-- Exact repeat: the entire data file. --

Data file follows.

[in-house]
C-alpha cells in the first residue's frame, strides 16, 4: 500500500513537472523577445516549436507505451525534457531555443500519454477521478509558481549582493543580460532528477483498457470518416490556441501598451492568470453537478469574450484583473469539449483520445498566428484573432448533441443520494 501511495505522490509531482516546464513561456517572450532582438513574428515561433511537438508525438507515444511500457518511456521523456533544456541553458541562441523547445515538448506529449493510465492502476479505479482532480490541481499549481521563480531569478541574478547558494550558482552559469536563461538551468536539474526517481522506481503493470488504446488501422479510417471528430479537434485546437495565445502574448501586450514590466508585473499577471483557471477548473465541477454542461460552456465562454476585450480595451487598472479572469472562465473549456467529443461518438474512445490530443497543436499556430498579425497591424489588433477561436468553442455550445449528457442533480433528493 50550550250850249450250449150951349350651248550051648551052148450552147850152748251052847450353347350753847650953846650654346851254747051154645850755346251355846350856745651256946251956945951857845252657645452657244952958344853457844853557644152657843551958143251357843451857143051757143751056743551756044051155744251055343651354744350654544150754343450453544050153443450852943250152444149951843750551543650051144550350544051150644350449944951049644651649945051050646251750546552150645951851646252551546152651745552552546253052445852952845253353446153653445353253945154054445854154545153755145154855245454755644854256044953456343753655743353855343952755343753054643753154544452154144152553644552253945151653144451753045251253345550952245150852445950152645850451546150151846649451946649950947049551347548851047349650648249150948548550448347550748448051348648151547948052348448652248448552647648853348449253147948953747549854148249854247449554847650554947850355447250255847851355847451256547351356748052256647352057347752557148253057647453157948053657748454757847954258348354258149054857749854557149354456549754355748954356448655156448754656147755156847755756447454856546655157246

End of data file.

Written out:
[in-house]
C-alpha cells in the first residue's frame, strides 16, 4: 500500500513537472523577445516549436507505451525534457531555443500519454477521478509558481549582493543580460532528477483498457470518416490556441501598451492568470453537478469574450484583473469539449483520445498566428484573432448533441443520494 501511495505522490509531482516546464513561456517572450532582438513574428515561433511537438508525438507515444511500457518511456521523456533544456541553458541562441523547445515538448506529449493510465492502476479505479482532480490541481499549481521563480531569478541574478547558494550558482552559469536563461538551468536539474526517481522506481503493470488504446488501422479510417471528430479537434485546437495565445502574448501586450514590466508585473499577471483557471477548473465541477454542461460552456465562454476585450480595451487598472479572469472562465473549456467529443461518438474512445490530443497543436499556430498579425497591424489588433477561436468553442455550445449528457442533480433528493 50550550250850249450250449150951349350651248550051648551052148450552147850152748251052847450353347350753847650953846650654346851254747051154645850755346251355846350856745651256946251956945951857845252657645452657244952958344853457844853557644152657843551958143251357843451857143051757143751056743551756044051155744251055343651354744350654544150754343450453544050153443450852943250152444149951843750551543650051144550350544051150644350449944951049644651649945051050646251750546552150645951851646252551546152651745552552546253052445852952845253353446153653445353253945154054445854154545153755145154855245454755644854256044953456343753655743353855343952755343753054643753154544452154144152553644552253945151653144451753045251253345550952245150852445950152645850451546150151846649451946649950947049551347548851047349650648249150948548550448347550748448051348648151547948052348448652248448552647648853348449253147948953747549854148249854247449554847650554947850355447250255847851355847451256547351356748052256647352057347752557148253057647453157948053657748454757847954258348354258149054857749854557149354456549754355748954356448655156448754656147755156847755756447454856546655157246